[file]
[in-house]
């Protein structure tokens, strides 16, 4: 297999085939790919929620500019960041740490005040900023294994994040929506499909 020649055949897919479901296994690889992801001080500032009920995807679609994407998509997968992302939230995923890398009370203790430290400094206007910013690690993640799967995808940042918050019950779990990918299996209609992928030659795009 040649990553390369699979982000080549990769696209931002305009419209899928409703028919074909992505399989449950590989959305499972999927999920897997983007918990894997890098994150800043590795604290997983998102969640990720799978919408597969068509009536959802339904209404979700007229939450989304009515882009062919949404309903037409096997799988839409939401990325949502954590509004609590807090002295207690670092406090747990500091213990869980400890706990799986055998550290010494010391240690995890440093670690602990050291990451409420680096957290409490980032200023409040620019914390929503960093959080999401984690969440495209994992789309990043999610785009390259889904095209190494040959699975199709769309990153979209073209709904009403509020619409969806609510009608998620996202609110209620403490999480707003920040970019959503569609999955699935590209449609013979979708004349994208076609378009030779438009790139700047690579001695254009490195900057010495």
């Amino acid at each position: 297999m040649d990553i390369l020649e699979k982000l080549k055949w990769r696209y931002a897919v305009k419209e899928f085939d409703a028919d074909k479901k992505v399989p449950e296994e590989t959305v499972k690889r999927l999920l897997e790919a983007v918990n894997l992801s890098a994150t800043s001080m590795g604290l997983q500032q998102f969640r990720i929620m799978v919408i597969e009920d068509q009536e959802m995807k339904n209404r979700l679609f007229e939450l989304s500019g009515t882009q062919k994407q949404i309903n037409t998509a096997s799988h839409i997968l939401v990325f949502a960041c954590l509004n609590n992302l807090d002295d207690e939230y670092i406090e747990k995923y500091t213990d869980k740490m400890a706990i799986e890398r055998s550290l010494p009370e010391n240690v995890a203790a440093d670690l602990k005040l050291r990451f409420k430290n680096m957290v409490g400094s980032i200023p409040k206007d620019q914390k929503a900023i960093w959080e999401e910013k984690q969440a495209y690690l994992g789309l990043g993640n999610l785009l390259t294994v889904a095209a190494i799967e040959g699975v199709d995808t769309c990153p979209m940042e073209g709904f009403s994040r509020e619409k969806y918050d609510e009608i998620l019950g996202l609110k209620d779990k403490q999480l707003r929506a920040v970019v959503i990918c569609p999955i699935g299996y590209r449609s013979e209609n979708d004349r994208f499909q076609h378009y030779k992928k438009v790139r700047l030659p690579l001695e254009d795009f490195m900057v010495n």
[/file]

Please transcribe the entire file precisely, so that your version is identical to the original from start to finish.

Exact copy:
[in-house]
């Protein structure tokens, strides 16, 4: 297999085939790919929620500019960041740490005040900023294994994040929506499909 020649055949897919479901296994690889992801001080500032009920995807679609994407998509997968992302939230995923890398009370203790430290400094206007910013690690993640799967995808940042918050019950779990990918299996209609992928030659795009 040649990553390369699979982000080549990769696209931002305009419209899928409703028919074909992505399989449950590989959305499972999927999920897997983007918990894997890098994150800043590795604290997983998102969640990720799978919408597969068509009536959802339904209404979700007229939450989304009515882009062919949404309903037409096997799988839409939401990325949502954590509004609590807090002295207690670092406090747990500091213990869980400890706990799986055998550290010494010391240690995890440093670690602990050291990451409420680096957290409490980032200023409040620019914390929503960093959080999401984690969440495209994992789309990043999610785009390259889904095209190494040959699975199709769309990153979209073209709904009403509020619409969806609510009608998620996202609110209620403490999480707003920040970019959503569609999955699935590209449609013979979708004349994208076609378009030779438009790139700047690579001695254009490195900057010495």
């Amino acid at each position: 297999m040649d990553i390369l020649e699979k982000l080549k055949w990769r696209y931002a897919v305009k419209e899928f085939d409703a028919d074909k479901k992505v399989p449950e296994e590989t959305v499972k690889r999927l999920l897997e790919a983007v918990n894997l992801s890098a994150t800043s001080m590795g604290l997983q500032q998102f969640r990720i929620m799978v919408i597969e009920d068509q009536e959802m995807k339904n209404r979700l679609f007229e939450l989304s500019g009515t882009q062919k994407q949404i309903n037409t998509a096997s799988h839409i997968l939401v990325f949502a960041c954590l509004n609590n992302l807090d002295d207690e939230y670092i406090e747990k995923y500091t213990d869980k740490m400890a706990i799986e890398r055998s550290l010494p009370e010391n240690v995890a203790a440093d670690l602990k005040l050291r990451f409420k430290n680096m957290v409490g400094s980032i200023p409040k206007d620019q914390k929503a900023i960093w959080e999401e910013k984690q969440a495209y690690l994992g789309l990043g993640n999610l785009l390259t294994v889904a095209a190494i799967e040959g699975v199709d995808t769309c990153p979209m940042e073209g709904f009403s994040r509020e619409k969806y918050d609510e009608i998620l019950g996202l609110k209620d779990k403490q999480l707003r929506a920040v970019v959503i990918c569609p999955i699935g299996y590209r449609s013979e209609n979708d004349r994208f499909q076609h378009y030779k992928k438009v790139r700047l030659p690579l001695e254009d795009f490195m900057v010495n």